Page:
Journal of General Internal Medicine

, Volume 22, Issue 1, pp 43–48 | Cite as

Computers in the Exam Room: Differences in Physician–Patient Interaction May Be Due to Physician Experience

  • Emran RoufEmail author
  • Jeff Whittle
  • Na Lu
  • Mark D. Schwartz
Original Article


The use of electronic medical records can improve the technical quality of care, but requires a computer in the exam room. This could adversely affect interpersonal aspects of care, particularly when physicians are inexperienced users of exam room computers.


To determine whether physician experience modifies the impact of exam room computers on the physician–patient interaction.


Cross-sectional surveys of patients and physicians.

Setting and Participants

One hundred fifty five adults seen for scheduled visits by 11 faculty internists and 12 internal medicine residents in a VA primary care clinic.


Physician and patient assessment of the effect of the computer on the clinical encounter.

Main Results

Patients seeing residents, compared to those seeing faculty, were more likely to agree that the computer adversely affected the amount of time the physician spent talking to (34% vs 15%, P = 0.01), looking at (45% vs 24%, P = 0.02), and examining them (32% vs 13%, P = 0.009). Moreover, they were more likely to agree that the computer made the visit feel less personal (20% vs 5%, P = 0.017). Few patients thought the computer interfered with their relationship with their physicians (8% vs 8%). Residents were more likely than faculty to report these same adverse effects, but these differences were smaller and not statistically significant.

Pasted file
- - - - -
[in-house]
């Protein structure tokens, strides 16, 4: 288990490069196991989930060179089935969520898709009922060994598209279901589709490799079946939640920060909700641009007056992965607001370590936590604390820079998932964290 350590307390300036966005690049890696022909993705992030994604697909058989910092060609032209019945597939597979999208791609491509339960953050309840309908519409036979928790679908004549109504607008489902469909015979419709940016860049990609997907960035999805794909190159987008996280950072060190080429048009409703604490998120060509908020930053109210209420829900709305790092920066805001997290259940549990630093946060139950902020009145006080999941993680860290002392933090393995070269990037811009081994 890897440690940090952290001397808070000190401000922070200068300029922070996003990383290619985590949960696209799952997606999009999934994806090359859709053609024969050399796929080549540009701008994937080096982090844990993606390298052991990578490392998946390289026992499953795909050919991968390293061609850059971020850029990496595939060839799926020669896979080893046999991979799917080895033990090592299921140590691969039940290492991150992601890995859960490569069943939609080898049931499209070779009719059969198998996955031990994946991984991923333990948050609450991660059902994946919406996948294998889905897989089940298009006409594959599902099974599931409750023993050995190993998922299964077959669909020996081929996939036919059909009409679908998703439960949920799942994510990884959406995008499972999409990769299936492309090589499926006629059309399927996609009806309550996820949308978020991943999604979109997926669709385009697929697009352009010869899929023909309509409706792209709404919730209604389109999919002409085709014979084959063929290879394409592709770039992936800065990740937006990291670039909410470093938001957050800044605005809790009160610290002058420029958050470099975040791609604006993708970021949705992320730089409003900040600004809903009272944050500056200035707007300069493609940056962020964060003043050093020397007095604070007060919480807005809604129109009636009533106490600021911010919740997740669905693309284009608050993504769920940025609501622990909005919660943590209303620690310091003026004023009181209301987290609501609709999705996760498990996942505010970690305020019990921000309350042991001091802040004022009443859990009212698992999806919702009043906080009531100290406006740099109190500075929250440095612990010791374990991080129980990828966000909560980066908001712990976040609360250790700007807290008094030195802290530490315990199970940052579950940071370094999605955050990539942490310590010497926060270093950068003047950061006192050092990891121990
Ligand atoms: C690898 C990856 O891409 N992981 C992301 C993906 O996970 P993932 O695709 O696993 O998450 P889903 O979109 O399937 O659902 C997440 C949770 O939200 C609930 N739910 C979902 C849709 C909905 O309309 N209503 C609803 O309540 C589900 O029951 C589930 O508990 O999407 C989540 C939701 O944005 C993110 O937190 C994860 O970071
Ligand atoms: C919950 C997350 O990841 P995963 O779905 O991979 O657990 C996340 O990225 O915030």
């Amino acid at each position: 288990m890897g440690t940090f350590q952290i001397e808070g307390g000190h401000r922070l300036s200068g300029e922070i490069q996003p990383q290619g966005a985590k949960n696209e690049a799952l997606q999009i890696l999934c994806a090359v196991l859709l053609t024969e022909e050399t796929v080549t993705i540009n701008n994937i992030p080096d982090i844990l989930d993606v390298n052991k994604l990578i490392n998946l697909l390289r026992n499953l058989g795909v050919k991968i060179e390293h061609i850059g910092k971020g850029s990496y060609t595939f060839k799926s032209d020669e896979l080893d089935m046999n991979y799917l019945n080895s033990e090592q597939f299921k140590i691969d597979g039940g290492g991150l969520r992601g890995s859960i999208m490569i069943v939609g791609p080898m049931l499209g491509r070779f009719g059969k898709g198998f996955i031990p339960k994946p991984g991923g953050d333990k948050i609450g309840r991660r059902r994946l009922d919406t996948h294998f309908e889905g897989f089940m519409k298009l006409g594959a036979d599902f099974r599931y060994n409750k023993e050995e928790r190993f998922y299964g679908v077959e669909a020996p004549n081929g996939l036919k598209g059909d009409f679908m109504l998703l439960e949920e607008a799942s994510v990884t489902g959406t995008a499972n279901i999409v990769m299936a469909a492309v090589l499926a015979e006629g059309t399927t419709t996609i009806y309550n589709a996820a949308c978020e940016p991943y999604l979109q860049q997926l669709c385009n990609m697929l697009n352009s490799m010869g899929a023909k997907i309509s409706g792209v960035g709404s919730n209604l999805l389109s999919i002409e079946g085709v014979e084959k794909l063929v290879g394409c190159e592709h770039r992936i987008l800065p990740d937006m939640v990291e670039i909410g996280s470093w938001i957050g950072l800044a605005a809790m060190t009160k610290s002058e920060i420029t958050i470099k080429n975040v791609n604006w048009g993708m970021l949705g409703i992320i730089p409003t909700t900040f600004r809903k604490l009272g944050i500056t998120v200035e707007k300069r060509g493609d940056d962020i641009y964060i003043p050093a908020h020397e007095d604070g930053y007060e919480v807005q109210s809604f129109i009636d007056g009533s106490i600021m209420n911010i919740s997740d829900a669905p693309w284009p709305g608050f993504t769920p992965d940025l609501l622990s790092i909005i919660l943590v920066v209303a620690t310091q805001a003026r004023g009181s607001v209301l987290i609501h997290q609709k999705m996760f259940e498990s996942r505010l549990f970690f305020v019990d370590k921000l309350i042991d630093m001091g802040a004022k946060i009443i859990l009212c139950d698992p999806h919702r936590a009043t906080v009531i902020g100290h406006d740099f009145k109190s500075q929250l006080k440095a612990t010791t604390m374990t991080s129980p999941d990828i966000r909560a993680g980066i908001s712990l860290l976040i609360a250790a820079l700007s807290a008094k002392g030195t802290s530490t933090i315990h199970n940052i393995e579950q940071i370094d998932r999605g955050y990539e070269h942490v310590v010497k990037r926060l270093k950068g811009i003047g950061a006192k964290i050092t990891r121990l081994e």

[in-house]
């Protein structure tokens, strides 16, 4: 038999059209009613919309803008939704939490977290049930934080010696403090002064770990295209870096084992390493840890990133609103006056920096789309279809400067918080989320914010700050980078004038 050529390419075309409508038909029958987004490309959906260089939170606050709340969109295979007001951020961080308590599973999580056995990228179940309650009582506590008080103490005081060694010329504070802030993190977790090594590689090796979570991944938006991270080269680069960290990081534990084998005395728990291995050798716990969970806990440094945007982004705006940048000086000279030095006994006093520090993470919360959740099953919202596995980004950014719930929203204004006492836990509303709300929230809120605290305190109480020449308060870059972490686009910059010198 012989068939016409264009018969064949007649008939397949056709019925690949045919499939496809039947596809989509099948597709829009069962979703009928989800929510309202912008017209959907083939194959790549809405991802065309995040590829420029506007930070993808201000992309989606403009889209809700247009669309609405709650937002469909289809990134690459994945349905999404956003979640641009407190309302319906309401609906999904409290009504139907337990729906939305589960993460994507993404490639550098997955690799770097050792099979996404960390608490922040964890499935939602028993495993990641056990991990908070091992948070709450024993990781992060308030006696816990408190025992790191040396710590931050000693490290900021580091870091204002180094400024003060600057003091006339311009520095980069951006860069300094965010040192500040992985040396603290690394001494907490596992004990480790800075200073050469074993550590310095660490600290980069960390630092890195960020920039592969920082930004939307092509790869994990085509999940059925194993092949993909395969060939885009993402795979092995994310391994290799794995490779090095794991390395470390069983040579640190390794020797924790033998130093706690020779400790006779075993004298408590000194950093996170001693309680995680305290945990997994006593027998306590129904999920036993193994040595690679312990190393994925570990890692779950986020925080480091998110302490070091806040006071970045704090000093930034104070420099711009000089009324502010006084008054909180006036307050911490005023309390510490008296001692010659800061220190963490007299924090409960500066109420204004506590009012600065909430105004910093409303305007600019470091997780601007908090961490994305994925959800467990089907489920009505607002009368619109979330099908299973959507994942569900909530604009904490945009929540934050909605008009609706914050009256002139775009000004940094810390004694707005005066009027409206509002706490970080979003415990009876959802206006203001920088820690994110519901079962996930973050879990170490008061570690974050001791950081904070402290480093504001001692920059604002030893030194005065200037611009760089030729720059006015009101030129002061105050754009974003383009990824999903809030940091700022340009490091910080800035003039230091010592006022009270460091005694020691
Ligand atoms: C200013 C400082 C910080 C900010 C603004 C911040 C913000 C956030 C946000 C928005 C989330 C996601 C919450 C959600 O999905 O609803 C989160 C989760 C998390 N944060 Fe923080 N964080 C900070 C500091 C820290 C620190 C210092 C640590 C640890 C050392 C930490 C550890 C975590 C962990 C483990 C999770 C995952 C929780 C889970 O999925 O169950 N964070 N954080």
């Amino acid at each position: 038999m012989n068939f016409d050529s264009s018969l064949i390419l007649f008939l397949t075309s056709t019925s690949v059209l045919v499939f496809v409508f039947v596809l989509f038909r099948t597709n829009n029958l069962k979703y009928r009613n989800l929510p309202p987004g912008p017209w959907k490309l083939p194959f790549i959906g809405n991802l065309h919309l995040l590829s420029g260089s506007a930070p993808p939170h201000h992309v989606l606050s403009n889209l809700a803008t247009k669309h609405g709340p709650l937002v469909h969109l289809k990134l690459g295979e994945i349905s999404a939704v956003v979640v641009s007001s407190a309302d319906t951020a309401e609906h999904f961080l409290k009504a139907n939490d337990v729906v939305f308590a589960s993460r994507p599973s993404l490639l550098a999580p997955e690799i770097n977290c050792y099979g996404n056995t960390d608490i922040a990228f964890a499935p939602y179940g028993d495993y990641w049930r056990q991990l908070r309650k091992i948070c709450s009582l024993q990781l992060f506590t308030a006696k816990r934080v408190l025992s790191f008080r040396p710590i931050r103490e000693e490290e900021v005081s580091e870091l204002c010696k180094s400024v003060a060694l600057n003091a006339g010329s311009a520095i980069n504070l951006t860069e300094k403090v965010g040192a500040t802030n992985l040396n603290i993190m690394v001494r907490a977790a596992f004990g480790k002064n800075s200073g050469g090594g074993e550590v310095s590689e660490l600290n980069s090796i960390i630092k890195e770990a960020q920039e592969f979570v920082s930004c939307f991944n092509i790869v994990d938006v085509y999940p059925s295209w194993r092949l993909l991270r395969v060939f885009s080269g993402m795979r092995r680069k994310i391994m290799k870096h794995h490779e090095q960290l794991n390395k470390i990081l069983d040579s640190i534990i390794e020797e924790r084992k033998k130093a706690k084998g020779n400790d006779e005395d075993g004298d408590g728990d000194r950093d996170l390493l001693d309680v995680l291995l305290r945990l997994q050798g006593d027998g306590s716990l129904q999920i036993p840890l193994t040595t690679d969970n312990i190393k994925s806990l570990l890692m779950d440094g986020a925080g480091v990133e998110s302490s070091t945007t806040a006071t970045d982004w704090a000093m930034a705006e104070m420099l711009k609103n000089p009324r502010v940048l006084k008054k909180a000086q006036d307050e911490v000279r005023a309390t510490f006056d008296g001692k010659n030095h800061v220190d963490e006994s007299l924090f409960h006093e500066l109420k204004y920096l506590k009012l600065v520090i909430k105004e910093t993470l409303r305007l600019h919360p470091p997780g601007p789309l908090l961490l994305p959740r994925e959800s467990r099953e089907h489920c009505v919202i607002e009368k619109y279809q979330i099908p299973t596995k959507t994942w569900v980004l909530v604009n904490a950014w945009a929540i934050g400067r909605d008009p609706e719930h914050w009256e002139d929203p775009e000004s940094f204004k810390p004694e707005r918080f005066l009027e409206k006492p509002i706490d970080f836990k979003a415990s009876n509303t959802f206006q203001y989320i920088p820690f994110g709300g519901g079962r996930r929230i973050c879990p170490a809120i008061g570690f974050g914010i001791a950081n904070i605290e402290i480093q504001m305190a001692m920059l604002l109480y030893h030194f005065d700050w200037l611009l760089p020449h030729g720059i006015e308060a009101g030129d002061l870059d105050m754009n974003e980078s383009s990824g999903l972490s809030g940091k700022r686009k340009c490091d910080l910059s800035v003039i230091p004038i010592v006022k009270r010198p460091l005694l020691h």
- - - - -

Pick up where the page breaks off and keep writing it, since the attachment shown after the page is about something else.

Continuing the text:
Patients seen by residents more often agreed that exam room computers decreased the amount of interpersonal contact. More research is needed to elucidate key tasks and behaviors that facilitate doctor–patient communication in such a setting.

Key words

computers electronic medical record physician–patient relations 



We thank Dr. Stewart Babbott, MD, for his editorial review of the manuscript. The corresponding author conducted the research during his general Internal Medicine fellowship, which was supported by a grant from the Health Resources and Services Administration. The views expressed in this article are those of the authors and do not necessarily represent the views of the Department of VA.

Potential Financial Conflicts of Interest

None disclosed.


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Copyright information

© Society of General Internal Medicine 2007

Authors and Affiliations

  • Emran Rouf
    • 1
    Email author
  • Jeff Whittle
    • 2
    • 3
  • Na Lu
    • 4
  • Mark D. Schwartz
    • 5
    • 6
  1. 1.Division of General Internal MedicineUniversity of Missouri—Kansas City School of MedicineKansas CityUSA
  2. 2.Primary Care DivisionClement J. Zablocki VA Medical CenterMilwaukeeUSA
  3. 3.Department of Medicine, Division of General Internal MedicineMedical College of WisconsinMilwaukeeUSA
  4. 4.Department of Biostatistics, Health Policy InstituteMedical College of WisconsinMilwaukeeUSA
  5. 5.Department of Medicine, Division of General Internal MedicineNew York University School of MedicineNew YorkUSA
  6. 6.Medical Service, Primary Care SectionNew York Harbor Healthcare SystemNew YorkUSA

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